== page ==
Reprinted with permission from the Times Union
ALBANY – Much of the debate over school spending this year is over how much should go to rich vs poor districts. And while Governor Andrew Cuomo and the education lobby are far apart on how much to spend overall, they mostly agree that equity between rich and poor is important.
But a proposal to change the building aid part of the package, which reimburses schools for construction and renovation projects, could be particularly costly to some wealthy suburban districts including Chatham and Saratoga Springs.
According to the governor’s proposal — which if approved by lawmakers would take full effect in 2020 — districts like Saratoga Springs could lose millions of dollars in building aid over the years going forward, based on an analysis by Association of School Business Officials of New York.
That’s because each district’s aid is largely based on the ratio of a district’s property value compared to the state average.
The state calculates those rates, but it currently uses prices that can go back as far as 1981 if it works in a school district’s favor.
Under the governor’s proposed change, the ratios would be based more on current values. So communities where property values have risen, especially compared to the state average, would get less aid. Saratoga Springs is an example of that.
Saratoga’s ratio is now 70.5 percent – meaning the state covers that much of their construction costs over time. But it could drop to 39 percent under this new plan, according to association calculations.
“Calculating the Building Aid ratio is mostly about comparing a district’s property wealth to the statewide average each year, with some adjustment for enrollment,” said Andrew Van Alstyne, association deputy director for education and research.
“For Saratoga, it’s that the property wealth has increased and outpaced statewide trends,” he said.
It appears that most of the state’s districts would get some decreases in aid. But high-needs, districts with lower property values like Albany, Schenectady or Troy would see minimal declines of around 4 percent, according to association calculations.
Voters in the Saratoga Springs district last spring passed a $15.6 million plan for school building renovations as well as improvements at Gavin Park, East Side Recreation Park and West Side Recreation Park.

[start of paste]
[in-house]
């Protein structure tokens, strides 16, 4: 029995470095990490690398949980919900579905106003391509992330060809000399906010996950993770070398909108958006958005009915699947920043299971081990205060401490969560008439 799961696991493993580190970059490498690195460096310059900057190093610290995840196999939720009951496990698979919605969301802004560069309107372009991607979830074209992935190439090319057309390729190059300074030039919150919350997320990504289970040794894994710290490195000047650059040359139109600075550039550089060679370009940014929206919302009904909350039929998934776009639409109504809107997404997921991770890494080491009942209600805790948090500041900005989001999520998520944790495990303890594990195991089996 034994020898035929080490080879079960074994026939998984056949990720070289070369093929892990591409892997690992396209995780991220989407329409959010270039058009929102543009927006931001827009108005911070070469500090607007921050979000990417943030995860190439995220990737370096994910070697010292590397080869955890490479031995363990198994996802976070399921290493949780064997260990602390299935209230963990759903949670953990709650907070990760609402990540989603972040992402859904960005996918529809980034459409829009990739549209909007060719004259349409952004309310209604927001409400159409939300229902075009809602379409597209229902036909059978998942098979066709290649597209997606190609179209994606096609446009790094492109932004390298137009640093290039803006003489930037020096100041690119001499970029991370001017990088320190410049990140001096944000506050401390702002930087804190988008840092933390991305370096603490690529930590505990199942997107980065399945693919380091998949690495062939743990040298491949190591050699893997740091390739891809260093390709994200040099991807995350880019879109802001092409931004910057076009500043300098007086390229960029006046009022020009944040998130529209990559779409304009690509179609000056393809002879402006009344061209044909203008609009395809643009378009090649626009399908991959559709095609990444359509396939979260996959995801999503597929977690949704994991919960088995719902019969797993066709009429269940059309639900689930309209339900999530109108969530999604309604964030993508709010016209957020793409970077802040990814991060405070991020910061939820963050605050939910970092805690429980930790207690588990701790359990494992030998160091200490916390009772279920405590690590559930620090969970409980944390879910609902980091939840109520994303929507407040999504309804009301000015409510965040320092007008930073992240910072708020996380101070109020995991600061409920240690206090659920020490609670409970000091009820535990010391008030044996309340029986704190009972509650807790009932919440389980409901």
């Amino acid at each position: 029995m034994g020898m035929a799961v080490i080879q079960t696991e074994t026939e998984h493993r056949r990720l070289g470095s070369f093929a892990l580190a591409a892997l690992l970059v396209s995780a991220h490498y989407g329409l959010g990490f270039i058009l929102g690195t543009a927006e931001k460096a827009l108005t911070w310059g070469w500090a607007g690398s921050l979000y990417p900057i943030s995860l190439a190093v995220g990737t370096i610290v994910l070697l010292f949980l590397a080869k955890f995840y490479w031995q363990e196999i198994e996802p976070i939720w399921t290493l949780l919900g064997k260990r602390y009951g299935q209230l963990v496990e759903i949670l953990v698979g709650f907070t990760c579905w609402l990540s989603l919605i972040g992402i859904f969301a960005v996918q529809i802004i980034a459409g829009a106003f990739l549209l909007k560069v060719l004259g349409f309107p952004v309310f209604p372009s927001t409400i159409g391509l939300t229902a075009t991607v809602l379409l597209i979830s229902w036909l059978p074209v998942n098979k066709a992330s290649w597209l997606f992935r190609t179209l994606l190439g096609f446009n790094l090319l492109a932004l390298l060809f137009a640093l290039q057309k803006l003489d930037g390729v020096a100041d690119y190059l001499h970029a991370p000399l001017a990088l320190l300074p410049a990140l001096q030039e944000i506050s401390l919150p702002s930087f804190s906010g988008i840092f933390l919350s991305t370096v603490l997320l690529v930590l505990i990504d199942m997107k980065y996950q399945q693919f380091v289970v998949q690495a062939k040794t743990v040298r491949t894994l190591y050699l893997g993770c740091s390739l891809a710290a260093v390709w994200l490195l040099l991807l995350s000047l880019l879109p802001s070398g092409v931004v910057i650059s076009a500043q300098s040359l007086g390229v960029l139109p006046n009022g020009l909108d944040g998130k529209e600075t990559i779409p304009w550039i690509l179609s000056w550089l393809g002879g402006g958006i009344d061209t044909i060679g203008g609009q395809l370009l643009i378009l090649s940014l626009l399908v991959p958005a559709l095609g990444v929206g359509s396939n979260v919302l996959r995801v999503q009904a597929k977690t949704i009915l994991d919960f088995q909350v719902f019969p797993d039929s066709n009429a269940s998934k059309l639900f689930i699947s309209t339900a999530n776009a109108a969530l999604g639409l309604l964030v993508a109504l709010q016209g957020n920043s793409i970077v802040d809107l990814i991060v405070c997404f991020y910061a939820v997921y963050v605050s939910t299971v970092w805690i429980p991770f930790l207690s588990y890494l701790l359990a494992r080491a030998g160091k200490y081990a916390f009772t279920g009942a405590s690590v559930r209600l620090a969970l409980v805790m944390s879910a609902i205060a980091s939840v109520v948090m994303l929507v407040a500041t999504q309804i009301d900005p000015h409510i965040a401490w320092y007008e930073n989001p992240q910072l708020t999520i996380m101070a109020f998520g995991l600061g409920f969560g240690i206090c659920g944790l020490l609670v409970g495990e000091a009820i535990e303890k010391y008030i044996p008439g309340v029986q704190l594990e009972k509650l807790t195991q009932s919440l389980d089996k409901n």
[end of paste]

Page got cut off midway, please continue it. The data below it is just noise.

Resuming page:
Under the proposed plan, that same project would see a $4 million reduction in reimbursement, said Michael Borges, association executive director.
In Columbia County, the Taconic Hills School District could see its aid fall from 42 percent to 5 percent, and in the Chatham district, it could drop from 50 percent to 21 percent.
The plan would also lower from 10 percent to 5 percent the minimum amount for any district. That would mostly impact a handful of the state’s wealthiest communities such as those in Westchester or the Hamptons on Long Island.
The idea is to steer proportionately more money to school districts that need it the most, according to the governor’s office.
“This budget proposal will better align Building Aid reimbursement rates with school districts’ current fiscal capacity while also allowing more of each year’s school aid growth to be run through the more-progressive Foundation Aid formula,” said Division of Budget spokesman Morris Peters.
The new system would apply to new projects going forward. Part of the rationale is that the state shouldn’t be using a formula based on a district’s relative property wealth from the 1980s, especially since reimbursements are made over 15 to 30 year periods.
The changes would differ regionally.
The struggling Mohawk Valley, for instance, would lose 4 percent in building aid. The Capital Region would lose 10 percent. That means the $169.9 million in building aid in 2019-20 would fall to $153.2 million.
Long Island, though, would lose 15 percent.
Overall the governor’s budget would decrease building aid from $3.2 billion to $2.9 billion, the association said. Mr. Cuomo has proposed a roughly $1 billion overall education aid increase, while educators want $2 billion, or more.
New York currently spends $26.7 billion in state funds on schools, aside from local property taxes. Spending per student is about twice the national average.
Passing the plan could hit opposition in the Legislature, especially with the Long Island delegation.
Because a number of newly elected Democratic senators represent that region, they may work in concert to bring home more money to the schools.
New York City lawmakers may also fight it since the plan cuts their reimbursement by 10 percent too.
While agreeing that the idea may help with equity, it does nothing to slow the growth of building and renovation costs in general, noted Mr. Van Alstyne.
“What it’s not doing is helping rein in costs,” he said.
The association, for example, would like to see a reexamination of the Wicks Law, which forces school districts to hire separate contractors for general construction, plumbing, electrical work, and heating/ventilation.
That law, however, has a lot of support from by trade associations as well as construction unions.
State assistance for school building aid is often a crucial element in getting projects approved by voters and then funded.
A bump in state aid in the late 1990s, for instance, led to a spike in school capital projects, including construction of structures like bus garages that previously didn’t exist.
To contact reporter Rick Karlin email moc.n1560764859oinus1560764859emit@1560764859nilra1560764859kr1560764859.